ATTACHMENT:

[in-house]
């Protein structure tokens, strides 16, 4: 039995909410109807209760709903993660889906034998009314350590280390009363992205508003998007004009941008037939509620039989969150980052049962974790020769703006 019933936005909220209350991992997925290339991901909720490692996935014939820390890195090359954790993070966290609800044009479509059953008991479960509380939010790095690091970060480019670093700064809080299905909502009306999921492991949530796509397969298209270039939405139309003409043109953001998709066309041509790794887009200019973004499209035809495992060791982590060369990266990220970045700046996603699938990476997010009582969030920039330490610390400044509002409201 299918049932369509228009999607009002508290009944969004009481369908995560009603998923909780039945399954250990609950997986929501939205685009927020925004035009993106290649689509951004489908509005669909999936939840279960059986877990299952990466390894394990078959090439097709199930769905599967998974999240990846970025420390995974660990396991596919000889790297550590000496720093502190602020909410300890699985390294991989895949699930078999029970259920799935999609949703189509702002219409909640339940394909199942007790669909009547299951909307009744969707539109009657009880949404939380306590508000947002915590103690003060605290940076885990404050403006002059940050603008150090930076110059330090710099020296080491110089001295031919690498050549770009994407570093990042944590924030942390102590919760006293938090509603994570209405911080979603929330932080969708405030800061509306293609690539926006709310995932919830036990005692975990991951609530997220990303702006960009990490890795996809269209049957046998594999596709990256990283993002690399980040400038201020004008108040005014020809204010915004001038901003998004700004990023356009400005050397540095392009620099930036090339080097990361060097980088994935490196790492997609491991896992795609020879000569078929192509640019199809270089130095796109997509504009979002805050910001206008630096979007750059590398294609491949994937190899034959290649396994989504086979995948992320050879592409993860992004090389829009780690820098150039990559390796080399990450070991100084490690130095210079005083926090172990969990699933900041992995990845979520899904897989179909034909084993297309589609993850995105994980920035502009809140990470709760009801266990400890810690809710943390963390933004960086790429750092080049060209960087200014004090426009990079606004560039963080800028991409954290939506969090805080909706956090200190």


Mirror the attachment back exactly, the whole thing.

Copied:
[in-house]
């Protein structure tokens, strides 16, 4: 039995909410109807209760709903993660889906034998009314350590280390009363992205508003998007004009941008037939509620039989969150980052049962974790020769703006 019933936005909220209350991992997925290339991901909720490692996935014939820390890195090359954790993070966290609800044009479509059953008991479960509380939010790095690091970060480019670093700064809080299905909502009306999921492991949530796509397969298209270039939405139309003409043109953001998709066309041509790794887009200019973004499209035809495992060791982590060369990266990220970045700046996603699938990476997010009582969030920039330490610390400044509002409201 299918049932369509228009999607009002508290009944969004009481369908995560009603998923909780039945399954250990609950997986929501939205685009927020925004035009993106290649689509951004489908509005669909999936939840279960059986877990299952990466390894394990078959090439097709199930769905599967998974999240990846970025420390995974660990396991596919000889790297550590000496720093502190602020909410300890699985390294991989895949699930078999029970259920799935999609949703189509702002219409909640339940394909199942007790669909009547299951909307009744969707539109009657009880949404939380306590508000947002915590103690003060605290940076885990404050403006002059940050603008150090930076110059330090710099020296080491110089001295031919690498050549770009994407570093990042944590924030942390102590919760006293938090509603994570209405911080979603929330932080969708405030800061509306293609690539926006709310995932919830036990005692975990991951609530997220990303702006960009990490890795996809269209049957046998594999596709990256990283993002690399980040400038201020004008108040005014020809204010915004001038901003998004700004990023356009400005050397540095392009620099930036090339080097990361060097980088994935490196790492997609491991896992795609020879000569078929192509640019199809270089130095796109997509504009979002805050910001206008630096979007750059590398294609491949994937190899034959290649396994989504086979995948992320050879592409993860992004090389829009780690820098150039990559390796080399990450070991100084490690130095210079005083926090172990969990699933900041992995990845979520899904897989179909034909084993297309589609993850995105994980920035502009809140990470709760009801266990400890810690809710943390963390933004960086790429750092080049060209960087200014004090426009990079606004560039963080800028991409954290939506969090805080909706956090200190």